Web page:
The Barriers and Facilitators to the Implementation of Interventions for Children with Visual Impairments, Their Parents/Guardians or Educators: A Systematic Scoping Review

Yesilkaya E., Best P., Byrne B., Marshall G.

Child Care in Practice, 2019 (Scopus) identifier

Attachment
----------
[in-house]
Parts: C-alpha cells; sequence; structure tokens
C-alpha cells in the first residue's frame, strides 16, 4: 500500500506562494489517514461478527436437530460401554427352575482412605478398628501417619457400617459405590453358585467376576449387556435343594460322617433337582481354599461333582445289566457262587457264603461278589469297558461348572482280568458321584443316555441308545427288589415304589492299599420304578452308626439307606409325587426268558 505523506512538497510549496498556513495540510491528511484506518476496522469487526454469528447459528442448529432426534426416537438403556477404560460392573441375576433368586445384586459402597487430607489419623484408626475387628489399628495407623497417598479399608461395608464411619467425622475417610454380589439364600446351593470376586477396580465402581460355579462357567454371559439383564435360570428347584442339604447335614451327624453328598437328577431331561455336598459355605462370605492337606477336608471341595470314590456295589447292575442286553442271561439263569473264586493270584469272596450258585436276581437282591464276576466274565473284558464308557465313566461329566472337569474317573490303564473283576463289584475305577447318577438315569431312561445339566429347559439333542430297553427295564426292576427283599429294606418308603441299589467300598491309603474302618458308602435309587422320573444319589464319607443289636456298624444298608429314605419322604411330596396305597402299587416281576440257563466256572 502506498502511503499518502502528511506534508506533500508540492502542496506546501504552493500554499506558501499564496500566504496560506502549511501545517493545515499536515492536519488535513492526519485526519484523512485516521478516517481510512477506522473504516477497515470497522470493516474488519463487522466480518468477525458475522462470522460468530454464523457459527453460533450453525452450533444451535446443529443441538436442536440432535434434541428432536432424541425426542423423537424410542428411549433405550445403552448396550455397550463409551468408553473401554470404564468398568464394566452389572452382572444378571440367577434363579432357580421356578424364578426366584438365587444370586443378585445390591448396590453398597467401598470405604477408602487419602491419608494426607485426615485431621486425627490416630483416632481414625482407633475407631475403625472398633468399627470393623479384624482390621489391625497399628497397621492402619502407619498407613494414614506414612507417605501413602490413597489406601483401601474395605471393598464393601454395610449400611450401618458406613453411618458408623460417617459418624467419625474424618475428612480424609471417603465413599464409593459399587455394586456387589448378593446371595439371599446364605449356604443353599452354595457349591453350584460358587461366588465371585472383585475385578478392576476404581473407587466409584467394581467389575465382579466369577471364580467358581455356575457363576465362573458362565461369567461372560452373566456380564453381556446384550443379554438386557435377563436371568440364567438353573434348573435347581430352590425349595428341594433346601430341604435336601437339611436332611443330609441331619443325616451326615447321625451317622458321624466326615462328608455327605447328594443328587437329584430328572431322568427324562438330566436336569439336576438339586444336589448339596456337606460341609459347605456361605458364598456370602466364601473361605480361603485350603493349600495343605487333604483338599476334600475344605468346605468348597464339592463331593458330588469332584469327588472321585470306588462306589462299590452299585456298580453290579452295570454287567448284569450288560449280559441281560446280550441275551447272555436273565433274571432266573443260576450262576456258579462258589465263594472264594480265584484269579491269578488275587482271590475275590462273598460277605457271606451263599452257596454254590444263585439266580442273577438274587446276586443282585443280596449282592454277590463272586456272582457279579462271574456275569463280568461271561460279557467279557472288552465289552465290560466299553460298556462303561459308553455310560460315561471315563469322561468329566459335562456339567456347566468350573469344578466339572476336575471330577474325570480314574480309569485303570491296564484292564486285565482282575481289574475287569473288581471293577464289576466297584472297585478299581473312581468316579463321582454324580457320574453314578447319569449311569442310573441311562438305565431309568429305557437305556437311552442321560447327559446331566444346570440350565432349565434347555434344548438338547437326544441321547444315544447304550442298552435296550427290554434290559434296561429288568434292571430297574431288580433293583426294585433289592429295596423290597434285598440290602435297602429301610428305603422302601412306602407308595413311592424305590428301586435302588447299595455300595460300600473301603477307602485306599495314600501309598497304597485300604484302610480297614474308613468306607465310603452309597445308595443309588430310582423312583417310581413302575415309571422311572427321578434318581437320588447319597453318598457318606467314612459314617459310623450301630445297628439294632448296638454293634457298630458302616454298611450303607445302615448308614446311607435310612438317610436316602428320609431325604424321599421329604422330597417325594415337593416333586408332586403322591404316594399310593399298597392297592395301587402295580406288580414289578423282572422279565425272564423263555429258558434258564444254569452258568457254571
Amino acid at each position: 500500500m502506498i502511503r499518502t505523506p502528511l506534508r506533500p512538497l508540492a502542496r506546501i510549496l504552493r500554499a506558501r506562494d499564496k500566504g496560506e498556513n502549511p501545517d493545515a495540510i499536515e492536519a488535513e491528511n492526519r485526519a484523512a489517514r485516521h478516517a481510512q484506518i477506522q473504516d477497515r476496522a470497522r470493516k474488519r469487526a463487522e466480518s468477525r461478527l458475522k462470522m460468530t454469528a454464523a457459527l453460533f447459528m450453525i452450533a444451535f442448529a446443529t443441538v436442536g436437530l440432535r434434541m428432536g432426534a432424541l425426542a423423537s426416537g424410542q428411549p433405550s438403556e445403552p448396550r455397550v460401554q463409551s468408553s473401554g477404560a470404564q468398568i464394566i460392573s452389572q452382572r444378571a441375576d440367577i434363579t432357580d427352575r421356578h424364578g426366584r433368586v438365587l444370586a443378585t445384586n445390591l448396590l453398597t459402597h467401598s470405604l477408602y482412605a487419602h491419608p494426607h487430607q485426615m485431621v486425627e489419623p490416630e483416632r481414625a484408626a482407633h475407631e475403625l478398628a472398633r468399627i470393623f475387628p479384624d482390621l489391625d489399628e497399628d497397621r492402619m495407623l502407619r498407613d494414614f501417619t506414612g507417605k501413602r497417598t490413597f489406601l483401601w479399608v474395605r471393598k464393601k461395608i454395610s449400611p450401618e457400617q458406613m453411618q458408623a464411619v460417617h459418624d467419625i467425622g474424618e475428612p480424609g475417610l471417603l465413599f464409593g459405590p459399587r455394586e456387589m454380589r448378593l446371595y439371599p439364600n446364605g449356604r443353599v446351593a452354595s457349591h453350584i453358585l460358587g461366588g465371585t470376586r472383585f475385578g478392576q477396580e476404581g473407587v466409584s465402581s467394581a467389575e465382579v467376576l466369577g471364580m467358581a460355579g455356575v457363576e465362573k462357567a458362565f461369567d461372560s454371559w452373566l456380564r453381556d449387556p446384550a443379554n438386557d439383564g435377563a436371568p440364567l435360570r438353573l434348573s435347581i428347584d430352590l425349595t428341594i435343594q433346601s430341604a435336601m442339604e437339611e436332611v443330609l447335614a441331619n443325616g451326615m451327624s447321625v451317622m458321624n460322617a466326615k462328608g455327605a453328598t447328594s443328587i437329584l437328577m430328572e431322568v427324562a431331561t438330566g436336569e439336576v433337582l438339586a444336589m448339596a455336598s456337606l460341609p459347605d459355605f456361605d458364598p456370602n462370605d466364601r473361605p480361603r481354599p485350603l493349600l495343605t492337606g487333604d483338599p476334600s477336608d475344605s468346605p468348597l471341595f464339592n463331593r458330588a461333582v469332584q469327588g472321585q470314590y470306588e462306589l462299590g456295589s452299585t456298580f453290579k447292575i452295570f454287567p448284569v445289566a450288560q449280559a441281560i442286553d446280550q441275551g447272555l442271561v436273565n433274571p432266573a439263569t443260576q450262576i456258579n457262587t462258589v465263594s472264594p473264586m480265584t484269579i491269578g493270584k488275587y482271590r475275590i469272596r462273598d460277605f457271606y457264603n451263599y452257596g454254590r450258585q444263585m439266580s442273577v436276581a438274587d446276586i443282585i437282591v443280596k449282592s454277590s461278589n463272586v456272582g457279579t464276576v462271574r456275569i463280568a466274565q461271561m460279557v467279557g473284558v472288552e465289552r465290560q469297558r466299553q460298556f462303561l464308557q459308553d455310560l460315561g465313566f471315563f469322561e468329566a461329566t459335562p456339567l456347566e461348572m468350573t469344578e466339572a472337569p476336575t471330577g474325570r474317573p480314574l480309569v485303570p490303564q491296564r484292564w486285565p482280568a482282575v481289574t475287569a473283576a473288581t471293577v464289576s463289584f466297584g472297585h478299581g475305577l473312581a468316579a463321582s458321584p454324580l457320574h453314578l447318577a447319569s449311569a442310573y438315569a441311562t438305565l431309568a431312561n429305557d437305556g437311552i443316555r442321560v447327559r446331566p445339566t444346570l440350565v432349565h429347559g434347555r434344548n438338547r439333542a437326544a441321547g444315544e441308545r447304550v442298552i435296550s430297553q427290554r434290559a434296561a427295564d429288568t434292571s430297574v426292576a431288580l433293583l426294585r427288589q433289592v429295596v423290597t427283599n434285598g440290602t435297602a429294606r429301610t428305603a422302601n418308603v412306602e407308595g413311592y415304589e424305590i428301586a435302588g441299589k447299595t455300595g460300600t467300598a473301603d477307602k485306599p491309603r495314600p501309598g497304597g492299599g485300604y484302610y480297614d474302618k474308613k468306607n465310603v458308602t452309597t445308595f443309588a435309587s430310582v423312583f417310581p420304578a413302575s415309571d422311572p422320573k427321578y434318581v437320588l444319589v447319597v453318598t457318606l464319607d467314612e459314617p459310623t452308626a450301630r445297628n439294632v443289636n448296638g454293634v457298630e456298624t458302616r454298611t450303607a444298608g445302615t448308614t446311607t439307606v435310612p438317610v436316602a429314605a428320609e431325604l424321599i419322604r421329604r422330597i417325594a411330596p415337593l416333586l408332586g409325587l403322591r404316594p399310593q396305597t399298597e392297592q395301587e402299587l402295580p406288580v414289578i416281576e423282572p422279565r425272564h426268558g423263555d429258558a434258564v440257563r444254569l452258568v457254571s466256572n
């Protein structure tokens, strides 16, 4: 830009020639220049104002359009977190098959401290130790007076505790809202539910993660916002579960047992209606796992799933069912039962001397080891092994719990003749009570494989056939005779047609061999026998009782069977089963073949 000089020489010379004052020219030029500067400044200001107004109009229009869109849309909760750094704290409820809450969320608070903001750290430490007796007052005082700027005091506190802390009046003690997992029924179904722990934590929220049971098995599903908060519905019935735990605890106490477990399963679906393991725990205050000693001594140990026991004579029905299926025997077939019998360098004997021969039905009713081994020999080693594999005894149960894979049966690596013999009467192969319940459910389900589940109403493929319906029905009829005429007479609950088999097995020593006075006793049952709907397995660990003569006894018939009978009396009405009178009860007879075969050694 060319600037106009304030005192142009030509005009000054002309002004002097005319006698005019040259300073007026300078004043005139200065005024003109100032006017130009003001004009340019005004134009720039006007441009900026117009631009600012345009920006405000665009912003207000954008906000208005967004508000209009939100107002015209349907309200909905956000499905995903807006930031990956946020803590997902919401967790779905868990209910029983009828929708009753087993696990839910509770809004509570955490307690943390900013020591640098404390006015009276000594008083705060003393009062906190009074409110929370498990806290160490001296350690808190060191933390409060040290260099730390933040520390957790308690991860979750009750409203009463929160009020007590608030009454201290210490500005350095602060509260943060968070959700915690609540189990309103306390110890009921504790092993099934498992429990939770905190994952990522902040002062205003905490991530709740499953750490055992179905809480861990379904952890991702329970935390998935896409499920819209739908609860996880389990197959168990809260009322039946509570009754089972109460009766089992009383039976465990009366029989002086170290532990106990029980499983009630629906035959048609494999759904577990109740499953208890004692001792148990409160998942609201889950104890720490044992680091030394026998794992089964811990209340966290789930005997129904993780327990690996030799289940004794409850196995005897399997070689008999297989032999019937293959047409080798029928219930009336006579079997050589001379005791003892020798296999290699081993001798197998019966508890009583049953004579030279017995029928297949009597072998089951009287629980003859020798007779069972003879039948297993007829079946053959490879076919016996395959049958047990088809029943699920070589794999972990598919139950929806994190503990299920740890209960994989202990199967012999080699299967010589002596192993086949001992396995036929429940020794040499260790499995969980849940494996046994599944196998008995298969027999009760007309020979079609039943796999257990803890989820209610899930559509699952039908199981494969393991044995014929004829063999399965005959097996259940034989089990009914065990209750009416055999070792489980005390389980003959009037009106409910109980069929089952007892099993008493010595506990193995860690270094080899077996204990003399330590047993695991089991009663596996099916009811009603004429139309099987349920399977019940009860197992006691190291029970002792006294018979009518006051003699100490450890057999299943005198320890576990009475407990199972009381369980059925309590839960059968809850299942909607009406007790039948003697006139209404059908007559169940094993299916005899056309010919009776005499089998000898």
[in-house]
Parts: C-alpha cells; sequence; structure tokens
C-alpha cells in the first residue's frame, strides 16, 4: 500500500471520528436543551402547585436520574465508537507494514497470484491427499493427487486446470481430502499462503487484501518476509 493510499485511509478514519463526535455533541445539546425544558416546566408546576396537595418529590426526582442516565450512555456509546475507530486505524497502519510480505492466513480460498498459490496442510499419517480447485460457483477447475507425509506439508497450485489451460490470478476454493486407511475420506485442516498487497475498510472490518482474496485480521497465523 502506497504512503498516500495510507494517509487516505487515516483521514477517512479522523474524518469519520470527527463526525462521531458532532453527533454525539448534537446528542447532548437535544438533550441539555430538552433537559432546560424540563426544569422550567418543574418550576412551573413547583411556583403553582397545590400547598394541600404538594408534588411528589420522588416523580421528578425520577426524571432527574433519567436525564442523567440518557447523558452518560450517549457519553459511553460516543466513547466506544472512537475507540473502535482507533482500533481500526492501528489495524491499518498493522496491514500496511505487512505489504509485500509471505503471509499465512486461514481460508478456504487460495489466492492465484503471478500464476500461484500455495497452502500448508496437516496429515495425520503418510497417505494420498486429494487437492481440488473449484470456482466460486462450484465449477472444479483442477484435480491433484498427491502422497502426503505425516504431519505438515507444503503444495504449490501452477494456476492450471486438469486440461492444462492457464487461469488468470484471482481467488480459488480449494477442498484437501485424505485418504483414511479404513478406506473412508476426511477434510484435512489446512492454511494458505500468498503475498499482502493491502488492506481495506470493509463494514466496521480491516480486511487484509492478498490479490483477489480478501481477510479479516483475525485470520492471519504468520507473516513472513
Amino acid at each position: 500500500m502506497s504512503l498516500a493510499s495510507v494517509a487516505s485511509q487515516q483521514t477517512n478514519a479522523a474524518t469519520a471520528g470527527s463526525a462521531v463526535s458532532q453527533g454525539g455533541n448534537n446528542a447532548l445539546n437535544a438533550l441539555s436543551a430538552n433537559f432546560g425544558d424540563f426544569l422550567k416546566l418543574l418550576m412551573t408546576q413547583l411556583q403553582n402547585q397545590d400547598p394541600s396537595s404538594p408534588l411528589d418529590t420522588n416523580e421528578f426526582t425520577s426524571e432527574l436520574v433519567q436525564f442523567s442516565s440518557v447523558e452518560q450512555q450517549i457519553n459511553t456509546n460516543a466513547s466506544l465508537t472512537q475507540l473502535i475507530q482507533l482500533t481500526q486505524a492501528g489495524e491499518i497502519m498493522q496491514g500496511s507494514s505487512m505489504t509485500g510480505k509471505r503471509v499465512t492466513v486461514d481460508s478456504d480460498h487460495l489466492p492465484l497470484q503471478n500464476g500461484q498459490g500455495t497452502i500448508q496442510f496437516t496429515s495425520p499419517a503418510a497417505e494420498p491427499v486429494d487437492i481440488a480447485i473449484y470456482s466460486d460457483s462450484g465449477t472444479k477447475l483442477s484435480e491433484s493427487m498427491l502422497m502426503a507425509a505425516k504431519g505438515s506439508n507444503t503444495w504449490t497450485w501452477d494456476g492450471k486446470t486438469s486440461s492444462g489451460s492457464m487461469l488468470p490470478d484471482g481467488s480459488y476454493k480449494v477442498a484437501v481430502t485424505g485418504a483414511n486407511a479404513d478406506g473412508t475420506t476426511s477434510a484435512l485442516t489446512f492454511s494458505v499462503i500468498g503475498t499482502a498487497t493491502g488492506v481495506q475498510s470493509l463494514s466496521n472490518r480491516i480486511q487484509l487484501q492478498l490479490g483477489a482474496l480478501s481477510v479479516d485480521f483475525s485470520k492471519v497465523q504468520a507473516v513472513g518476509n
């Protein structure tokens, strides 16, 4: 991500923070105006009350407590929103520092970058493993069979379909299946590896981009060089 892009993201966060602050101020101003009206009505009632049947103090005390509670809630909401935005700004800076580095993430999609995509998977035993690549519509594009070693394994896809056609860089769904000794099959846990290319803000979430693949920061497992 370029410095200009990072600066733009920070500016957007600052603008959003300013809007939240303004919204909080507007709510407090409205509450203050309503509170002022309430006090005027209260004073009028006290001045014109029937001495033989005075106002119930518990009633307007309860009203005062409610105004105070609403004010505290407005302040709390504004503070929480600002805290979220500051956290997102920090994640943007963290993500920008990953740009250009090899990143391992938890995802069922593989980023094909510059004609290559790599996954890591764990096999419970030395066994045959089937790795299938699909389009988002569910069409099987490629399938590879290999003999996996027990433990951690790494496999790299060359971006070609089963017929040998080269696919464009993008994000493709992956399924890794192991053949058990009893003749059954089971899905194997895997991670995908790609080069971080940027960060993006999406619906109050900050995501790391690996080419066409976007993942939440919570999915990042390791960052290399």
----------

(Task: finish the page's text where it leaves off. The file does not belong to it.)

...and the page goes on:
© 2019, © 2019 The Child Care in Practice Group.A body of research indicates the importance of interventions for promoting the development and progress of children with visual impairments. However, the research available on suitable interventions for this population is relatively sparse. The purpose of this review is to identify, collate and appraise the available research evidence on implementation barriers and facilitators of interventions for children with visual impairments, their parents/guardians or educators. A systematic scoping search of peer-reviewed literature (including grey literature) was conducted from 15 June 2016 to 7 August 2016 and 2 May 2019 to 5 May 2019. Initial searches identified 6802 papers with 15 meeting the inclusion criteria. Three additional articles were identified through hand searching giving a final total of 18 included studies. The methodological quality score of the studies was variable with 61% scored in the average quality range. Sensory strategies, a family-centred approach, in-service training and routines-based activities were identified as implementation facilitators. Barriers were a lack of adaptive equipment and training for parents and professionals, complicating factors associated with the child's disability and an absence of specialists in interventions. Effective intervention strategies differ for this targeted population which requires individualised applications associated with teacher and parent/guardian training. For health or education professionals who work with children with visual impairments, the outcomes of this review suggest that a detailed assessment and identification of the individualised needs of children and their families, coupled with carefully designed and tested support practices to meet their individualised needs as well as promoting integrated working between health and care services, can optimise the positive implications for future practice. Along with this, future consideration should be given to the identification of the needs of children with visual impairments and additional disabilities in order to facilitate the adjustment of intervention strategies for this group.